The options object is the method we’ve opted for and is similar to Vue’s Options API. We define it by passing an object containing our store’s state, getters, and actions property, as shown in the code snippet above.

Setup function 

The setup function is the alternative second argument that can be passed to the defineStore function and is very similar to Vue’s Composition API. We pass in a callback function that defines our store’s reactive state,  properties, and methods. This callback function returns the items in the store that we wish to expose for use. To understand it properly, let’s convert the initial options object to the setup function.

// Options Object
import { defineStore } from "pinia";

export const useCounterStore = defineStore("counter", {
  state: () => ({ count: 0, name: "David" }),
  getters: {
    doubleCount: (state) => state.count * 2,
  },
  actions: {
    increment() {
      this.count++;
    },
    decrement() {
      this.count--;
    },
    changeName() {
      this.name = "Franklin";
    },
});Code language: JavaScript (javascript)

To:

// Setup Function
import { defineStore } from "pinia";

export const useCounterStore = defineStore('counter', () => {
  const count = ref(0)
  const name = ref('David')
  const doubleCount = computed(() => count.value * 2)
  function increment() {
    count.value++
  } function decrement() {
    count.value--
  }
  function changeName () {
    name.value = "Franklin"
}

  return { count, name, doubleCount, increment, decrement, changeName }
})Code language: JavaScript (javascript)

Beautiful, isn’t it? I love how Pinia is flexible and allows us to use whichever method seems convenient. Moving forward, we will continue using the options object because it is straightforward and easy to use. You can use whatever you like in the future as long as you understand the fundamentals.

Importing the store into our Vue project

We will now see how to use this counter store in our component. Update the App.vue component to the code snippet below:

<script setup>
</script>

<template>
<main>
  <h1>Hello World</h1>
</main>
</template>

<style scoped></style>Code language: HTML, XML (xml)

The next step is to import and use the Pinia store we created earlier into our Vue project. We do this by importing the useCounterStore function from the stores directory; recall that this folder contains our counter state, getters, and actions.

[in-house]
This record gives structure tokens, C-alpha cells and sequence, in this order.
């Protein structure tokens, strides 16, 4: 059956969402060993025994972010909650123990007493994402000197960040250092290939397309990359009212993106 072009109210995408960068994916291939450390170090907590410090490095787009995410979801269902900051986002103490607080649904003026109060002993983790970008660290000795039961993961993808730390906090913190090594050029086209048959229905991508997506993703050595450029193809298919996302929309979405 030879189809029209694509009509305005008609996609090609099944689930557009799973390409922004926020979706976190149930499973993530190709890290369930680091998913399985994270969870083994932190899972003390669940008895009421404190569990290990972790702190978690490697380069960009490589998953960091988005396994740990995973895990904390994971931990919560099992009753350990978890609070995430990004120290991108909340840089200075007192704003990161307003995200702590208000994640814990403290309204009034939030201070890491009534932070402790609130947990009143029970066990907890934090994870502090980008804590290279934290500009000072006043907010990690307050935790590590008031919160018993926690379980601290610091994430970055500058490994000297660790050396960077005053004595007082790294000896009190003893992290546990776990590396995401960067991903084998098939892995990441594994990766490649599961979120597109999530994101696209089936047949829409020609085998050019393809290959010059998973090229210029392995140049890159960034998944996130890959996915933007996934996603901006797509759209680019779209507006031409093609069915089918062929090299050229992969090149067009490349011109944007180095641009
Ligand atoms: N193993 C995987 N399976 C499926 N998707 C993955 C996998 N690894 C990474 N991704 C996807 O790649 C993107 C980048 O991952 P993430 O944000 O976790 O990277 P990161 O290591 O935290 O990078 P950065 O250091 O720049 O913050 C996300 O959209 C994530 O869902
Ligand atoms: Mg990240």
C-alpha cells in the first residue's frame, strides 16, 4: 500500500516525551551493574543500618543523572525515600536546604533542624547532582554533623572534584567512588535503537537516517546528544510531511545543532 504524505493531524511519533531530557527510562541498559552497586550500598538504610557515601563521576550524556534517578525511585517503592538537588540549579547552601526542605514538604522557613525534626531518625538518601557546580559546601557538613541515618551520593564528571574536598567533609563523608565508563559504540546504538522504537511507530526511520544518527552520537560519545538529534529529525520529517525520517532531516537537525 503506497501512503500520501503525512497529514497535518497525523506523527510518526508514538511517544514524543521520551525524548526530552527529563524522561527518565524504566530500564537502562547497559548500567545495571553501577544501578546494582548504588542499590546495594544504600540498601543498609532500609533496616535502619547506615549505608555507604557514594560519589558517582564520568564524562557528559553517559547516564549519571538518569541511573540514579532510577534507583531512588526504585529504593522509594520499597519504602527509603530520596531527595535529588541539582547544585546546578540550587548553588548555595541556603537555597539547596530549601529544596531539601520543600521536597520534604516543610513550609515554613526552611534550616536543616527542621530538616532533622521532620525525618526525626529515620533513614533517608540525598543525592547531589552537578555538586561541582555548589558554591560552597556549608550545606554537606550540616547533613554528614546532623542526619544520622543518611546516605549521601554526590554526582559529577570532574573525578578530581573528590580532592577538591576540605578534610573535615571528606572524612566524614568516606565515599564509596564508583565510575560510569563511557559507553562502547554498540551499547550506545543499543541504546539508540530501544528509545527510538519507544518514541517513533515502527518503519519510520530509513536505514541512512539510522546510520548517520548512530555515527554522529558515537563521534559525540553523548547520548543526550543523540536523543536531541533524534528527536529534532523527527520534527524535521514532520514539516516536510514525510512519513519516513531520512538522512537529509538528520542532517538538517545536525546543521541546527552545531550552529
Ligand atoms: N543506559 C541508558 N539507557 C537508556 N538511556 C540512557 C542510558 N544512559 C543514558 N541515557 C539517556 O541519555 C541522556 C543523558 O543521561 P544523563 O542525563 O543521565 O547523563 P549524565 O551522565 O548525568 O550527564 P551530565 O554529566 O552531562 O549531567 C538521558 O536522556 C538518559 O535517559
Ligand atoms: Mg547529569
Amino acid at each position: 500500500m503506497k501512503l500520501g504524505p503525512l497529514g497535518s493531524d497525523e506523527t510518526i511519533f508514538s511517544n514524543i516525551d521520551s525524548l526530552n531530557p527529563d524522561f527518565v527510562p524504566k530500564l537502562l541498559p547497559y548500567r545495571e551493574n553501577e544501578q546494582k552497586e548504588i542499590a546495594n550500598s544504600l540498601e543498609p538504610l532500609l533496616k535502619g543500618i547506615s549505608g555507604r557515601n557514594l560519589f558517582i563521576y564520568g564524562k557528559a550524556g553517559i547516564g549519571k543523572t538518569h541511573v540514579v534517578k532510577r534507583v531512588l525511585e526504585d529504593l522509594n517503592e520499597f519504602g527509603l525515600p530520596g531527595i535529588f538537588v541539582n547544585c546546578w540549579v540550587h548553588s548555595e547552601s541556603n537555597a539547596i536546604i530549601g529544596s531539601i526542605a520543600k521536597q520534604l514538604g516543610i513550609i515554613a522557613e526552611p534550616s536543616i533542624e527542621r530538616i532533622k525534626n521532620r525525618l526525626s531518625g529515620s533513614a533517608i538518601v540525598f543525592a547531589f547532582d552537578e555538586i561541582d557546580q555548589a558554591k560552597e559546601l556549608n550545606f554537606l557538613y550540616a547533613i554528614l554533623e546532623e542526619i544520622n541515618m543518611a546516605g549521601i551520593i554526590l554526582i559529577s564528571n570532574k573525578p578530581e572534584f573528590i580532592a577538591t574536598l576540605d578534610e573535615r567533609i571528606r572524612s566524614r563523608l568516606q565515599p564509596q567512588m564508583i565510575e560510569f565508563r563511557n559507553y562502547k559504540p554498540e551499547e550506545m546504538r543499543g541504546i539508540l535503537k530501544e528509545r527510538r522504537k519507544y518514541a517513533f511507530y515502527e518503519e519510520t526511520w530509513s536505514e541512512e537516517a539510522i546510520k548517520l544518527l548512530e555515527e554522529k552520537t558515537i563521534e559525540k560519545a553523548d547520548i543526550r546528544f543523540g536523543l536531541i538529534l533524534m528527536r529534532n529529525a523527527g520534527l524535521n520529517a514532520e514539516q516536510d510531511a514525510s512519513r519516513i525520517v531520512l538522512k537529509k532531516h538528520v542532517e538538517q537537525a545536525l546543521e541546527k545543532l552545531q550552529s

<script setup>
import { useCounterStore } from "./stores/counter";
</script>

<template>
<main>
  <h1>Hello World</h1>
</main>
</template>

<style scoped></style>Code language: HTML, XML (xml)

How to access the state in our Vue component

After importing the function that contains our store, it is time to use it to make our Vue component interactive and stateful. All we have to do is destructure the items we need from the useCounterStore() function. However, to keep reactivity while destructuring reactive properties such as state and getters, we can use the storeToRefs() function. This creates refs for the reactive properties, while unreactive items can be destructured normally, as shown below.

<script setup>
import { useCounterStore } from "./stores/counter";
import { storeToRefs } from "pinia";

const { count, name } = storeToRefs(useCounterStore()); //destructuring reactive items from the store
const { increment, decrement } = useCounterStore(); //destructuring unreactive item from the store
</script>

<template>
<main>
  <p>Hey there, my name is {{ name }}</p>
  <p>Count: {{ count }}</p>
</main>
</template>

<style scoped></style>Code language: HTML, XML (xml)

In a Vue application, you can think of states and getters as equivalent to data and computed values, respectively. For this reason, they are reactive values, while actions are regular functions that update the store.

A webpage with the text “Hey there, my name is David” and a count of 0.

Now that we have that out of the way, let’s create two buttons to increase and decrease the count value in our store. Recall we already created an increment and decrement action in our store that increases and decreases the current count value by 1, respectively, as shown below.  

actions: {
    increment() {
      this.count++;
    },
    changeName() {
      this.name = "Franklin";
    },
    decrement() {
      this.count--;
    },
  },Code language: JavaScript (javascript)

Now let’s hook these actions into our Vue component by attaching them to click events placed on the increase and decrease buttons; we’ll also add a bit of styling so they look presentable.

<script setup>
import { useCounterStore } from "./stores/counter";
import { storeToRefs } from "pinia";

const { count, name } = storeToRefs(useCounterStore());
const { increment, decrement } = useCounterStore();
</script>

<template>
  <main>
    <p>Hey there, my name is {{ name }}</p>
    <p>Count: {{ count }}</p>